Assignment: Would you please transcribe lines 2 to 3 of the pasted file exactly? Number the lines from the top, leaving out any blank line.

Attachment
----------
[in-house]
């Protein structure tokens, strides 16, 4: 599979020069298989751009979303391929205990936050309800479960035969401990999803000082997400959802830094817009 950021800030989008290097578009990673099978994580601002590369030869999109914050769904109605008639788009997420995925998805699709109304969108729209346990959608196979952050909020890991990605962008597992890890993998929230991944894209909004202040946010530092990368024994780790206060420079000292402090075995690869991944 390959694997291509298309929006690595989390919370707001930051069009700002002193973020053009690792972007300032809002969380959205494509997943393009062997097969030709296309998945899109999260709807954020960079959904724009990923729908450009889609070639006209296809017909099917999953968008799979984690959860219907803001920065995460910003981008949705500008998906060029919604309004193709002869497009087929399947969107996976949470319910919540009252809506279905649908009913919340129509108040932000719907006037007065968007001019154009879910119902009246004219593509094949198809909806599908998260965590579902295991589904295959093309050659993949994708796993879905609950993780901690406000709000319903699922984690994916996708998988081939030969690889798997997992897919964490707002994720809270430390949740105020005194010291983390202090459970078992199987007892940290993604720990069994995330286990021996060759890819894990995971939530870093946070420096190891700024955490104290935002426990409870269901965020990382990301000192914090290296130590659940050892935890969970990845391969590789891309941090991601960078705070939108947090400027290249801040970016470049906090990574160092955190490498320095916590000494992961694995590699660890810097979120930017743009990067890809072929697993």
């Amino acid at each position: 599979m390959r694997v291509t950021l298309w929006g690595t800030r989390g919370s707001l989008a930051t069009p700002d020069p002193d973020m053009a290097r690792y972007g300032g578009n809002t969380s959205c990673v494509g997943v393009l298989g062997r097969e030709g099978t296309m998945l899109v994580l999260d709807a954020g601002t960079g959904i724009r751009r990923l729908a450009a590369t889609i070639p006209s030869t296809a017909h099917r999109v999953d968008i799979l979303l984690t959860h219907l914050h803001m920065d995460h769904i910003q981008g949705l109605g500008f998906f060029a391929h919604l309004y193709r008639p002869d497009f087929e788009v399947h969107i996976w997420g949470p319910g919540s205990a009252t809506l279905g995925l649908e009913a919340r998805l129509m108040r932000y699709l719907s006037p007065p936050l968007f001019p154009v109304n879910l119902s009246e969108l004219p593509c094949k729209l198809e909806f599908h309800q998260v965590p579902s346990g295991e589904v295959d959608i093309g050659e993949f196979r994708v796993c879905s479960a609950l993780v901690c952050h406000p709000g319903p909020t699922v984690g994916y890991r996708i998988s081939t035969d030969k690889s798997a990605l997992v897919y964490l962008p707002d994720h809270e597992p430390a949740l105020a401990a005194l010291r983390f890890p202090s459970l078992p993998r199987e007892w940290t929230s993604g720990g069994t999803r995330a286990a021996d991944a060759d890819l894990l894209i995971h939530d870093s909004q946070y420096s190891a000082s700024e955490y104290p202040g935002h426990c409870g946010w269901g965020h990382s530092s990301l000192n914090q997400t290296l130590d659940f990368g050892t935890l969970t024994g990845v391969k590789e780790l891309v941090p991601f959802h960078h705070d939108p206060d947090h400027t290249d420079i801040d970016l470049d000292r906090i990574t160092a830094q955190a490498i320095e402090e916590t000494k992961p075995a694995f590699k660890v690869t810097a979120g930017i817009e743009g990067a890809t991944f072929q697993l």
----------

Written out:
């Protein structure tokens, strides 16, 4: 599979020069298989751009979303391929205990936050309800479960035969401990999803000082997400959802830094817009 950021800030989008290097578009990673099978994580601002590369030869999109914050769904109605008639788009997420995925998805699709109304969108729209346990959608196979952050909020890991990605962008597992890890993998929230991944894209909004202040946010530092990368024994780790206060420079000292402090075995690869991944 390959694997291509298309929006690595989390919370707001930051069009700002002193973020053009690792972007300032809002969380959205494509997943393009062997097969030709296309998945899109999260709807954020960079959904724009990923729908450009889609070639006209296809017909099917999953968008799979984690959860219907803001920065995460910003981008949705500008998906060029919604309004193709002869497009087929399947969107996976949470319910919540009252809506279905649908009913919340129509108040932000719907006037007065968007001019154009879910119902009246004219593509094949198809909806599908998260965590579902295991589904295959093309050659993949994708796993879905609950993780901690406000709000319903699922984690994916996708998988081939030969690889798997997992897919964490707002994720809270430390949740105020005194010291983390202090459970078992199987007892940290993604720990069994995330286990021996060759890819894990995971939530870093946070420096190891700024955490104290935002426990409870269901965020990382990301000192914090290296130590659940050892935890969970990845391969590789891309941090991601960078705070939108947090400027290249801040970016470049906090990574160092955190490498320095916590000494992961694995590699660890810097979120930017743009990067890809072929697993």
């Amino acid at each position: 599979m390959r694997v291509t950021l298309w929006g690595t800030r989390g919370s707001l989008a930051t069009p700002d020069p002193d973020m053009a290097r690792y972007g300032g578009n809002t969380s959205c990673v494509g997943v393009l298989g062997r097969e030709g099978t296309m998945l899109v994580l999260d709807a954020g601002t960079g959904i724009r751009r990923l729908a450009a590369t889609i070639p006209s030869t296809a017909h099917r999109v999953d968008i799979l979303l984690t959860h219907l914050h803001m920065d995460h769904i910003q981008g949705l109605g500008f998906f060029a391929h919604l309004y193709r008639p002869d497009f087929e788009v399947h969107i996976w997420g949470p319910g919540s205990a009252t809506l279905g995925l649908e009913a919340r998805l129509m108040r932000y699709l719907s006037p007065p936050l968007f001019p154009v109304n879910l119902s009246e969108l004219p593509c094949k729209l198809e909806f599908h309800q998260v965590p579902s346990g295991e589904v295959d959608i093309g050659e993949f196979r994708v796993c879905s479960a609950l993780v901690c952050h406000p709000g319903p909020t699922v984690g994916y890991r996708i998988s081939t035969d030969k690889s798997a990605l997992v897919y964490l962008p707002d994720h809270e597992p430390a949740l105020a401990a005194l010291r983390f890890p202090s459970l078992p993998r199987e007892w940290t929230s993604g720990g069994t999803r995330a286990a021996d991944a060759d890819l894990l894209i995971h939530d870093s909004q946070y420096s190891a000082s700024e955490y104290p202040g935002h426990c409870g946010w269901g965020h990382s530092s990301l000192n914090q997400t290296l130590d659940f990368g050892t935890l969970t024994g990845v391969k590789e780790l891309v941090p991601f959802h960078h705070d939108p206060d947090h400027t290249d420079i801040d970016l470049d000292r906090i990574t160092a830094q955190a490498i320095e402090e916590t000494k992961p075995a694995f590699k660890v690869t810097a979120g930017i817009e743009g990067a890809t991944f072929q697993l």